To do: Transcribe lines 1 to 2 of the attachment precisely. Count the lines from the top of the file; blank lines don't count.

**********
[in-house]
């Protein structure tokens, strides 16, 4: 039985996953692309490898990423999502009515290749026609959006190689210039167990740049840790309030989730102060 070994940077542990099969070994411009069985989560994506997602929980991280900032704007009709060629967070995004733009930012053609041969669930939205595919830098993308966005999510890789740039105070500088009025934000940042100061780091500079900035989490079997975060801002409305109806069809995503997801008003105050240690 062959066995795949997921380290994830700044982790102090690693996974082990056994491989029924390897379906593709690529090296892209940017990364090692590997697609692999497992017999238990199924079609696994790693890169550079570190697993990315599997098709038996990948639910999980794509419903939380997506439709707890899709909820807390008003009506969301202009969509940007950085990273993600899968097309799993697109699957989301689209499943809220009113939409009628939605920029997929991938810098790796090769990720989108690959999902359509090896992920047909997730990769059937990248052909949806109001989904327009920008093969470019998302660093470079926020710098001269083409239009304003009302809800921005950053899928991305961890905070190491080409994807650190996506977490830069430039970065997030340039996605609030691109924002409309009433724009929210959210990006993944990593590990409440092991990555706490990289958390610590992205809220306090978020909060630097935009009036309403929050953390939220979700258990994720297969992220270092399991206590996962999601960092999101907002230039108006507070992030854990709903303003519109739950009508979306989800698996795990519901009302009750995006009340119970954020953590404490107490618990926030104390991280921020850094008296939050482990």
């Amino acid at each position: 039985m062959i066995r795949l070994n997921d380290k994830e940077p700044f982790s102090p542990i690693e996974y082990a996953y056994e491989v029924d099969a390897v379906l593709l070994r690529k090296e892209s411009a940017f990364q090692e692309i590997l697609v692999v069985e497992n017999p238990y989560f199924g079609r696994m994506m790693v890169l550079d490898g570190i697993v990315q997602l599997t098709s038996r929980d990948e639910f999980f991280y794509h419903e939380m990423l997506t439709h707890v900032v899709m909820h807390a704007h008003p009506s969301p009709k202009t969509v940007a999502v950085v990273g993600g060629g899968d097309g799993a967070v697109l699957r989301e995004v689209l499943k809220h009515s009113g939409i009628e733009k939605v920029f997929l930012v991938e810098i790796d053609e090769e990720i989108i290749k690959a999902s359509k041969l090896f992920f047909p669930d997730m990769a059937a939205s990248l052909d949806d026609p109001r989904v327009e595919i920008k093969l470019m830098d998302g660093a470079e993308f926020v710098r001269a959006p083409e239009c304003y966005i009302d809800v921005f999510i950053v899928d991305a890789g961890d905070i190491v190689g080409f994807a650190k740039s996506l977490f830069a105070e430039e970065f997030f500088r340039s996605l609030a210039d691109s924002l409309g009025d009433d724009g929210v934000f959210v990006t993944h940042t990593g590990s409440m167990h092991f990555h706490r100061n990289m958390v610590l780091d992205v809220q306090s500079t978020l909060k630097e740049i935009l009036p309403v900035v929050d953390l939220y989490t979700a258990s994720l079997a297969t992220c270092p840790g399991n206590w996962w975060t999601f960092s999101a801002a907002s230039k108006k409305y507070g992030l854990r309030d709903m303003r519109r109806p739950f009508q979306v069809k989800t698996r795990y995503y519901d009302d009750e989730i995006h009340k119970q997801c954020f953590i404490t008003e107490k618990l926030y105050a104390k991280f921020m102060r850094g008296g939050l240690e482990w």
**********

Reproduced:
[in-house]
């Protein structure tokens, strides 16, 4: 039985996953692309490898990423999502009515290749026609959006190689210039167990740049840790309030989730102060 070994940077542990099969070994411009069985989560994506997602929980991280900032704007009709060629967070995004733009930012053609041969669930939205595919830098993308966005999510890789740039105070500088009025934000940042100061780091500079900035989490079997975060801002409305109806069809995503997801008003105050240690 062959066995795949997921380290994830700044982790102090690693996974082990056994491989029924390897379906593709690529090296892209940017990364090692590997697609692999497992017999238990199924079609696994790693890169550079570190697993990315599997098709038996990948639910999980794509419903939380997506439709707890899709909820807390008003009506969301202009969509940007950085990273993600899968097309799993697109699957989301689209499943809220009113939409009628939605920029997929991938810098790796090769990720989108690959999902359509090896992920047909997730990769059937990248052909949806109001989904327009920008093969470019998302660093470079926020710098001269083409239009304003009302809800921005950053899928991305961890905070190491080409994807650190996506977490830069430039970065997030340039996605609030691109924002409309009433724009929210959210990006993944990593590990409440092991990555706490990289958390610590992205809220306090978020909060630097935009009036309403929050953390939220979700258990994720297969992220270092399991206590996962999601960092999101907002230039108006507070992030854990709903303003519109739950009508979306989800698996795990519901009302009750995006009340119970954020953590404490107490618990926030104390991280921020850094008296939050482990």